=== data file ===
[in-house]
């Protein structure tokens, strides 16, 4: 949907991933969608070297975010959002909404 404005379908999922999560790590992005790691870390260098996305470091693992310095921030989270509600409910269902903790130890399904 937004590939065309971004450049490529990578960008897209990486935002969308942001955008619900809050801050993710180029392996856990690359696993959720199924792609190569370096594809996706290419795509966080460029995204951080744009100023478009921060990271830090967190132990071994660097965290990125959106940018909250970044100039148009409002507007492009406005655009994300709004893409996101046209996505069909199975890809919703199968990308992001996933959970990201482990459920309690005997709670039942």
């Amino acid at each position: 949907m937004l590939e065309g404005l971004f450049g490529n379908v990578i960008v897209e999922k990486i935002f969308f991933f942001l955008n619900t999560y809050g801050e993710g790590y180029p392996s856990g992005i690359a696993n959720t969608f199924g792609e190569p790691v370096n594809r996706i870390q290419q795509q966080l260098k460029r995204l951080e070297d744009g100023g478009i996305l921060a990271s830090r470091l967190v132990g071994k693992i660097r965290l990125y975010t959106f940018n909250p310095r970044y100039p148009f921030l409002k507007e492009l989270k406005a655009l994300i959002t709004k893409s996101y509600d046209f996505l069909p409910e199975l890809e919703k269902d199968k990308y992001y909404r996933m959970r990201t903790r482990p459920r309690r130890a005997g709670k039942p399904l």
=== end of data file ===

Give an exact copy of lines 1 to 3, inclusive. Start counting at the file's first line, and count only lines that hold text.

[in-house]
């Protein structure tokens, strides 16, 4: 949907991933969608070297975010959002909404 404005379908999922999560790590992005790691870390260098996305470091693992310095921030989270509600409910269902903790130890399904 937004590939065309971004450049490529990578960008897209990486935002969308942001955008619900809050801050993710180029392996856990690359696993959720199924792609190569370096594809996706290419795509966080460029995204951080744009100023478009921060990271830090967190132990071994660097965290990125959106940018909250970044100039148009409002507007492009406005655009994300709004893409996101046209996505069909199975890809919703199968990308992001996933959970990201482990459920309690005997709670039942």
């Amino acid at each position: 949907m937004l590939e065309g404005l971004f450049g490529n379908v990578i960008v897209e999922k990486i935002f969308f991933f942001l955008n619900t999560y809050g801050e993710g790590y180029p392996s856990g992005i690359a696993n959720t969608f199924g792609e190569p790691v370096n594809r996706i870390q290419q795509q966080l260098k460029r995204l951080e070297d744009g100023g478009i996305l921060a990271s830090r470091l967190v132990g071994k693992i660097r965290l990125y975010t959106f940018n909250p310095r970044y100039p148009f921030l409002k507007e492009l989270k406005a655009l994300i959002t709004k893409s996101y509600d046209f996505l069909p409910e199975l890809e919703k269902d199968k990308y992001y909404r996933m959970r990201t903790r482990p459920r309690r130890a005997g709670k039942p399904l």